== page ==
We are satisfied that the evidence is sufficient to sustain the conviction. Defendant unquestionably wrote a check drawn on a bank in which he had no funds or credit and received therefor cash from the hotel. Defendant argues that since he wrote the word, draft, on one corner of the instrument and inserted the words, Peter Baida, in the space designated for the branch of the bank, the instrument must be considered to be a draft and that it was not presented to the drawee. It is of little consequence whether the instrument be called a draft or a check for the code section covers both checks and drafts. The check was drawn on the bank and not on any individual. Indeed, it appears that there is no such individual as Peter Baida and no branch of the bank bearing that name. It is to be noted that the witness Barbata testified that he had known defendant for several years and had had various business transactions with him, but regardless of these circumstances the defendant did not write the true name Barbata on the check, but instead wrote the words, Peter Baida, in the space on the check form on which directions were printed to insert the name of the branch.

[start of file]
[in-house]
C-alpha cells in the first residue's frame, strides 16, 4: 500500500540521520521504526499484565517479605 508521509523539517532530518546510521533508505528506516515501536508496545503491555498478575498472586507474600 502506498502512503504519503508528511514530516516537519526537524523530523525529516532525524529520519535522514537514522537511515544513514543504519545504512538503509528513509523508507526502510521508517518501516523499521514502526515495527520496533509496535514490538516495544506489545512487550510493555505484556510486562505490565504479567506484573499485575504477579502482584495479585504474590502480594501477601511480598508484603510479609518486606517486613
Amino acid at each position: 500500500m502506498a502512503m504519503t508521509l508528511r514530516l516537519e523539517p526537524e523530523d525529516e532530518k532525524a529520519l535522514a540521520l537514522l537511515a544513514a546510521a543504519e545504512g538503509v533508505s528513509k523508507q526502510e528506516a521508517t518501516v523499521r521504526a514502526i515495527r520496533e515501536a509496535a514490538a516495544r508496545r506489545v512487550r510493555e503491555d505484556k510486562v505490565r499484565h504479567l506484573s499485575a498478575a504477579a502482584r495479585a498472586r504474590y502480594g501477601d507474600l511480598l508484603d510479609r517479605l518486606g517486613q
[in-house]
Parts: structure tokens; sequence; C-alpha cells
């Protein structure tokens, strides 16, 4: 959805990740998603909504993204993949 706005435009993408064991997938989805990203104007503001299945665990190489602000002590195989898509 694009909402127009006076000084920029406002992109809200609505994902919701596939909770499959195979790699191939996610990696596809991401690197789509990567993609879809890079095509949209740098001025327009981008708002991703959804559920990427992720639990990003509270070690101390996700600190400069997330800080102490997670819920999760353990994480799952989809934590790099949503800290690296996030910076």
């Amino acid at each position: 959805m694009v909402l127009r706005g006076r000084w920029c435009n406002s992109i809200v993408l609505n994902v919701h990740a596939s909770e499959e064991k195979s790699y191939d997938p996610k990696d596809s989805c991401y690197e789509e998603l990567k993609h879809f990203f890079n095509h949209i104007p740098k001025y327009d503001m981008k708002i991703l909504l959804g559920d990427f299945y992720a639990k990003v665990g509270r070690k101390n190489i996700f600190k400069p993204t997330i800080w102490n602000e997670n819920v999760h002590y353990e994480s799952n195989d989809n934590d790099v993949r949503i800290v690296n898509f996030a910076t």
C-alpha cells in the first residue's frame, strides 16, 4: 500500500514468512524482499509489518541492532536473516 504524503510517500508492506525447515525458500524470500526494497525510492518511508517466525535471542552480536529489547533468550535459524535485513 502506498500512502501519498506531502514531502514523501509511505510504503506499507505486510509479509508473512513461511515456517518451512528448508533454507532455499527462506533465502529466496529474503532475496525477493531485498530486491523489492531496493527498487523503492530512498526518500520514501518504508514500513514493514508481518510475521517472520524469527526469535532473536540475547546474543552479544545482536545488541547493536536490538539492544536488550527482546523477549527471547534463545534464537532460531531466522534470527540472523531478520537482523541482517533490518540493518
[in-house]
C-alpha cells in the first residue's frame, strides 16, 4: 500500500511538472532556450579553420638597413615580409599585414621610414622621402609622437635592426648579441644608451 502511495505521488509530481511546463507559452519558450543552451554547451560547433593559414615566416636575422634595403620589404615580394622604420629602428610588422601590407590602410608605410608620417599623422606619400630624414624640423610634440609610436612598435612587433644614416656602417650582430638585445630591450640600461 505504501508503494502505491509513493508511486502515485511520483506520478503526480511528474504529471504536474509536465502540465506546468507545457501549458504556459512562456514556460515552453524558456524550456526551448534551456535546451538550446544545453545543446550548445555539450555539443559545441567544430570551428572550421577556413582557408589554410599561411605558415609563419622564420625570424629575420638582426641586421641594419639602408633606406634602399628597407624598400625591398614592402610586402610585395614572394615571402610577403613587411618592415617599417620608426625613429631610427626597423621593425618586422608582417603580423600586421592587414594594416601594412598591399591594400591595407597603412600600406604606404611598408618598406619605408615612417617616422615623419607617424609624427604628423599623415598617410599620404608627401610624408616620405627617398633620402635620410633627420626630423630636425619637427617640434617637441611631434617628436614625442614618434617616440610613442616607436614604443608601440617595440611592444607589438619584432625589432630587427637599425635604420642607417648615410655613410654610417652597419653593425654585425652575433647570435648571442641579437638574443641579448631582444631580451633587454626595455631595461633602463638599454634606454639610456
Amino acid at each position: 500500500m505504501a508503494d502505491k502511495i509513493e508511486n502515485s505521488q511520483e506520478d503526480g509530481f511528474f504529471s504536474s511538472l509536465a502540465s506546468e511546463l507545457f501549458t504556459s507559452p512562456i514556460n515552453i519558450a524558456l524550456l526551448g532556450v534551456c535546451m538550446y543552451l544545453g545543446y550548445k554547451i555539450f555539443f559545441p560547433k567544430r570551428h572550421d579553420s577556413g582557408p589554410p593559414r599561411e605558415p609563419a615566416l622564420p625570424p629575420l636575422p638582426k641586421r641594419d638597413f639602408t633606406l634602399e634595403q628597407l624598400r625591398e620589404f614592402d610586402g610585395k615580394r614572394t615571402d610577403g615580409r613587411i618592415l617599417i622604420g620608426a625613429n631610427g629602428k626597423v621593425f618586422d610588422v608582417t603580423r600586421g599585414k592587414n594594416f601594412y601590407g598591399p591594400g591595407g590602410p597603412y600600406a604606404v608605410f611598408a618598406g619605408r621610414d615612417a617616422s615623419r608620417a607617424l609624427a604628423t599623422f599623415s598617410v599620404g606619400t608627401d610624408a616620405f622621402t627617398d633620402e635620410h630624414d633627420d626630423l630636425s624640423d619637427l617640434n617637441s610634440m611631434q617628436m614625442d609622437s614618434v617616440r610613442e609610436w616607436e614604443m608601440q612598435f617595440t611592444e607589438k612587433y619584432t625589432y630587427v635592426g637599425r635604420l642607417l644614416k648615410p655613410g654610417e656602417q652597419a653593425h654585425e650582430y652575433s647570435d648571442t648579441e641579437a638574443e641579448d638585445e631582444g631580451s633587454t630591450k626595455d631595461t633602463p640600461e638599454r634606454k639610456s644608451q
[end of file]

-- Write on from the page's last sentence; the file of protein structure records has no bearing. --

In the information it is charged that defendant issued the check with intent to cheat and defraud C.C. Smith and National Newark Essex Bank. Defendant now contends that there is a variance between the charge and the proof in that the check was cashed by the Ambassador Hotel and therefore the hotel company must be the party defrauded. C.C. Smith was the cashier at the hotel. Section 956 of the Penal Code is as follows: "When an offense involves the commission of, or an attempt to commit a private injury, and is described with sufficient certainty in other respects to identify the act, an erroneous allegation as to the person injured, or intended to be injured, or of the place where the offense was committed, or of the property involved in its commission, is not material."  If the information charges the offense in such manner that the defendant is apprised of the act with which he is charged with sufficient certainty to enable him to make a defense thereto, if he is not misled by any statement contained in the information, and the transaction is so identified that the defendant, by a proper plea, may protect himself against another prosecution for the same offense, it must be held that the allegations are sufficient to sustain the conviction when an attack is made upon the ground of variance. It has been frequently held that convictions may be upheld notwithstanding the informations stated erroneous names as owners of stolen property. ( People v. Cloud, 100 Cal.App. 792 [ 281 P. 79]; People v. Leong Quong, 60 Cal. 107; People v. Nunley, 142 Cal. 105 [ 75 P. 676]; People v. Larrabee, 113 Cal.App. 745 [ 299 P. 85].) The circumstances of the transaction which is the subject of this action are set forth in such manner that defendant was undoubtedly sufficiently informed of the charges to enable him to present any defense that he might have; and there is no question but that defendant can by a proper plea defend himself from a subsequent prosecution for the same offense if occasion should arise.